Rico Gagliano: Native American reservations?
Doug Aitken: Exactly. And it was really interesting seeing people kind of coming in and moving through this work.
One encounter really struck me, which was we were showing this film by Fischli and Weiss — a Swiss art collective — [a film called] “The Way Things Go.” And the film itself is a kind of domino effect, where one thing after another, after another happens. You have-
Rico Gagliano: It’s like a Rube Goldberg kind of device.
Doug Aitken: — It’s like a Rube Goldberg. You have, you know, a candle lighting a string, the string snaps, it’s attached to a wheel, The wheel rolls into a bucket, water pours out all over… And, you know, I was watching this, and I was standing next to this man who I’d met earlier who was from the reservation. He just kind of leaned over to me and said, “You know, I could make this whole thing. I have everything in this film. I have a tire, a candle, a string. I could just make something like this.” And, you know, it was one of those interesting kind of crossover moments which, which really you know, kind of struck me.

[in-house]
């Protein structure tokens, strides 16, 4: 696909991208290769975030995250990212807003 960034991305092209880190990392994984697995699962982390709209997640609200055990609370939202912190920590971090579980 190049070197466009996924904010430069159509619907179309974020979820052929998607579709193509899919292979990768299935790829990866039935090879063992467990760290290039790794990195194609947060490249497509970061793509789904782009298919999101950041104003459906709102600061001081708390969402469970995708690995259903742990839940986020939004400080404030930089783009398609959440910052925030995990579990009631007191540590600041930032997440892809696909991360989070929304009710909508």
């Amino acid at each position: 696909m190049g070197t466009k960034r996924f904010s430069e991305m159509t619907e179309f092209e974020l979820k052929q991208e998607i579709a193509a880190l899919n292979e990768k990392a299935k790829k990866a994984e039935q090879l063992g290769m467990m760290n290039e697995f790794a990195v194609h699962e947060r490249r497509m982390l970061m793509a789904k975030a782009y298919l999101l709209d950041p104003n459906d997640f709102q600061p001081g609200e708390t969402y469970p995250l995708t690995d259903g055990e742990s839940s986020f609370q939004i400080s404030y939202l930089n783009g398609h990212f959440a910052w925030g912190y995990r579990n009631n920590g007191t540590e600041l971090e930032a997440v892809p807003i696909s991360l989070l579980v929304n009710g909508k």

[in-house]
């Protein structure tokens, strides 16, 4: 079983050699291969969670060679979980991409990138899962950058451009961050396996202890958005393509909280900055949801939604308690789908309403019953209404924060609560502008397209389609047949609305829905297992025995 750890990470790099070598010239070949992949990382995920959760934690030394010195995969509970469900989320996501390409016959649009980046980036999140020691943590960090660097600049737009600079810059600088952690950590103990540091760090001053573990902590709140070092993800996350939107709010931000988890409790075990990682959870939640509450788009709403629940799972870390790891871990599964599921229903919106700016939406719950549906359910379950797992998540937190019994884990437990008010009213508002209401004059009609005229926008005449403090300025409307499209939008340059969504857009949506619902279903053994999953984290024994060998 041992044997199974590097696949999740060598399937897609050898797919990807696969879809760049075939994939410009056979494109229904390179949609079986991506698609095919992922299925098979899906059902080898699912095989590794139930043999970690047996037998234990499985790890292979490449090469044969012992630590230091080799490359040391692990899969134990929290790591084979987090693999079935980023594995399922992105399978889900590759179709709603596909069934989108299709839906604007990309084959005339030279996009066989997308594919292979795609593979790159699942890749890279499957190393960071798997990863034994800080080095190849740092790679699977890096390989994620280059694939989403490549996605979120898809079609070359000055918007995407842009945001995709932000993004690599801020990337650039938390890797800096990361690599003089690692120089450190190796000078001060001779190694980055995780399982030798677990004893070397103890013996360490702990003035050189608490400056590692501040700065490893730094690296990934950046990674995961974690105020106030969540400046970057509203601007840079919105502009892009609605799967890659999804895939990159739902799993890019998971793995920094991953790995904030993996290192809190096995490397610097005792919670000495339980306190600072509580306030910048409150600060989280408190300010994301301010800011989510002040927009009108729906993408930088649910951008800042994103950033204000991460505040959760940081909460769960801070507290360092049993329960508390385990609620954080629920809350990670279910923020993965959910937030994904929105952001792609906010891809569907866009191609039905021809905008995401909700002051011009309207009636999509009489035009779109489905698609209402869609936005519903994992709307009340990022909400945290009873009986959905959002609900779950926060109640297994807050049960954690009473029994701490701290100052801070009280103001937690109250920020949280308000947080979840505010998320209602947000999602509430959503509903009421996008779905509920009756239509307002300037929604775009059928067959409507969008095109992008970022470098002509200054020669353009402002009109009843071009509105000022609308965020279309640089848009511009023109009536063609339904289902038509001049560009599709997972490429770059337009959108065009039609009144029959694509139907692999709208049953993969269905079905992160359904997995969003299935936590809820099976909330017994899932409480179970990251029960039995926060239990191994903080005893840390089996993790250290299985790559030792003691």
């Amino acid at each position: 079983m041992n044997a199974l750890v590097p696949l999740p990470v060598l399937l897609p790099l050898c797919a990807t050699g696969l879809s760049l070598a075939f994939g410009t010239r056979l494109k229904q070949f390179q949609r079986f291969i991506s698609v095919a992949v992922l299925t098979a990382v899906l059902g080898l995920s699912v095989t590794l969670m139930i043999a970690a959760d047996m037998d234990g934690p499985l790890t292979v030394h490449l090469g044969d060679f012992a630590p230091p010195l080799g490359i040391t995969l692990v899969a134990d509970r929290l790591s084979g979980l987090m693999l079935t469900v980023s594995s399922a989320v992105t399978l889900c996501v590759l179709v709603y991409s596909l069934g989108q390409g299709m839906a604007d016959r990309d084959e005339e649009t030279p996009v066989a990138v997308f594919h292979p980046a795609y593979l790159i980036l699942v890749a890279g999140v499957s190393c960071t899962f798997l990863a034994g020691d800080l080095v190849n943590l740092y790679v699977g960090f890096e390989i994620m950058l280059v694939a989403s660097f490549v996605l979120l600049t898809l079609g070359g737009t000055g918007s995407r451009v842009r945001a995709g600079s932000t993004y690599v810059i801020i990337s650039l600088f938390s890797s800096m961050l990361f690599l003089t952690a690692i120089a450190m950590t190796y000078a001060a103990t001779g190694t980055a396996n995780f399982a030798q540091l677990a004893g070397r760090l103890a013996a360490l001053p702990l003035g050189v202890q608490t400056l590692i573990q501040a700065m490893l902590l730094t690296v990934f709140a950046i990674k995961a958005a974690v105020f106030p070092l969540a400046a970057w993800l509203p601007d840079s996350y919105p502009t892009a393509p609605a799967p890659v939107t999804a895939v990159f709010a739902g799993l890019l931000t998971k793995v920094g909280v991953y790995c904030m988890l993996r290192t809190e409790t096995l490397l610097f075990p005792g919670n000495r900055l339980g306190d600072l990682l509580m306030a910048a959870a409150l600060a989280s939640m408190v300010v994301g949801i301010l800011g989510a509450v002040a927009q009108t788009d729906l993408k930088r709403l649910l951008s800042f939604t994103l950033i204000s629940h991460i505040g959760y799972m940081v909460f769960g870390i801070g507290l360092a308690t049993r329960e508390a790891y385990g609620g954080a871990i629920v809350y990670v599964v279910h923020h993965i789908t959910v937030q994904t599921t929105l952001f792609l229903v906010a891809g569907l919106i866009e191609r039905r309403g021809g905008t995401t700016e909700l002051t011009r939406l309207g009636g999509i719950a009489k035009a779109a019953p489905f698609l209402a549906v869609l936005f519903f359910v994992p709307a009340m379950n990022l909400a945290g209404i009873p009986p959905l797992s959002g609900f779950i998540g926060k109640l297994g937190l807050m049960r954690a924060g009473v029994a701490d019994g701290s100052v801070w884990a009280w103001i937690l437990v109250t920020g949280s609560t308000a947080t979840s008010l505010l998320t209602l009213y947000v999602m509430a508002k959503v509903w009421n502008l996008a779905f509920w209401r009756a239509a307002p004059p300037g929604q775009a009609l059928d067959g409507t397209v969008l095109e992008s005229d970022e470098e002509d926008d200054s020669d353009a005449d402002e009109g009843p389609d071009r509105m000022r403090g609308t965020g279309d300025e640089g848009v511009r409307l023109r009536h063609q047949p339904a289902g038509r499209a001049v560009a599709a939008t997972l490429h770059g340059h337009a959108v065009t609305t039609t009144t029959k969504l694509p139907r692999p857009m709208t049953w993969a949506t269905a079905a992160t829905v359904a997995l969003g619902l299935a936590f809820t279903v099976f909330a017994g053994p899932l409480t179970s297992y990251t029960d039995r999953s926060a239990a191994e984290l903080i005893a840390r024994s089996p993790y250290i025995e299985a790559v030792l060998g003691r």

Rico Gagliano: Your favorite piece that came out of the journey?
That’s right, you’re gonna throw every other artist under the bus; just pick one.
Doug Aitken: Yeah, that’s a… that’s a tricky one! But I really don’t have kind of one moment, you know? I think that was one of the things with this project that was so interesting, was this dynamic range of creators. You know, whether it’s an artist like Ed Ruscha, who decides he doesn’t want to make a drawing or a painting for this project, he wants to make edible cactus omelets that are only served in the desert, and there’s 300 of them. You know, so you eat this bad-tasting cactus omelet…
Rico Gagliano: He didn’t do well? He should stick to art is what you’re saying?
Doug Aitken: It was a… well, I mean it was one of the few edible Ruschas that I’m aware of!